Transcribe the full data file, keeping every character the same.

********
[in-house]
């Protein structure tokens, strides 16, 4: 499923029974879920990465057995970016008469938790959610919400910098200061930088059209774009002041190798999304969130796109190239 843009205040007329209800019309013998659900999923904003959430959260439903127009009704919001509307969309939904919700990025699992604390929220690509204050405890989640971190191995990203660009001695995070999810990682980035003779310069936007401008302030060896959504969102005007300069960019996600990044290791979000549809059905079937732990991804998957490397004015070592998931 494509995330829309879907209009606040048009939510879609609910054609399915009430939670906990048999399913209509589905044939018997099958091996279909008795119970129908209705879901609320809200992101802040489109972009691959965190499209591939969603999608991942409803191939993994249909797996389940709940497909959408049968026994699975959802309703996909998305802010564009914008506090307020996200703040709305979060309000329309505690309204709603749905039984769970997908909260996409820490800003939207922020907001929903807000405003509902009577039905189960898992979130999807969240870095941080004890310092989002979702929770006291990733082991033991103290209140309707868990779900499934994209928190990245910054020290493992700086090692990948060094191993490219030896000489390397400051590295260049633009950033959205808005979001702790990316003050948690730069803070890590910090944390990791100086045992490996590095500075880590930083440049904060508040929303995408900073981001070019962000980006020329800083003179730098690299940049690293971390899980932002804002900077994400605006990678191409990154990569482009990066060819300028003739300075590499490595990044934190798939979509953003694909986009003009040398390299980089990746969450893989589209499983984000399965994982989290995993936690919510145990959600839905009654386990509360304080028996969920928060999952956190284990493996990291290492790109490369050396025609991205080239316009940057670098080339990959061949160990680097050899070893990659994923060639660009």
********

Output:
[in-house]
């Protein structure tokens, strides 16, 4: 499923029974879920990465057995970016008469938790959610919400910098200061930088059209774009002041190798999304969130796109190239 843009205040007329209800019309013998659900999923904003959430959260439903127009009704919001509307969309939904919700990025699992604390929220690509204050405890989640971190191995990203660009001695995070999810990682980035003779310069936007401008302030060896959504969102005007300069960019996600990044290791979000549809059905079937732990991804998957490397004015070592998931 494509995330829309879907209009606040048009939510879609609910054609399915009430939670906990048999399913209509589905044939018997099958091996279909008795119970129908209705879901609320809200992101802040489109972009691959965190499209591939969603999608991942409803191939993994249909797996389940709940497909959408049968026994699975959802309703996909998305802010564009914008506090307020996200703040709305979060309000329309505690309204709603749905039984769970997908909260996409820490800003939207922020907001929903807000405003509902009577039905189960898992979130999807969240870095941080004890310092989002979702929770006291990733082991033991103290209140309707868990779900499934994209928190990245910054020290493992700086090692990948060094191993490219030896000489390397400051590295260049633009950033959205808005979001702790990316003050948690730069803070890590910090944390990791100086045992490996590095500075880590930083440049904060508040929303995408900073981001070019962000980006020329800083003179730098690299940049690293971390899980932002804002900077994400605006990678191409990154990569482009990066060819300028003739300075590499490595990044934190798939979509953003694909986009003009040398390299980089990746969450893989589209499983984000399965994982989290995993936690919510145990959600839905009654386990509360304080028996969920928060999952956190284990493996990291290492790109490369050396025609991205080239316009940057670098080339990959061949160990680097050899070893990659994923060639660009």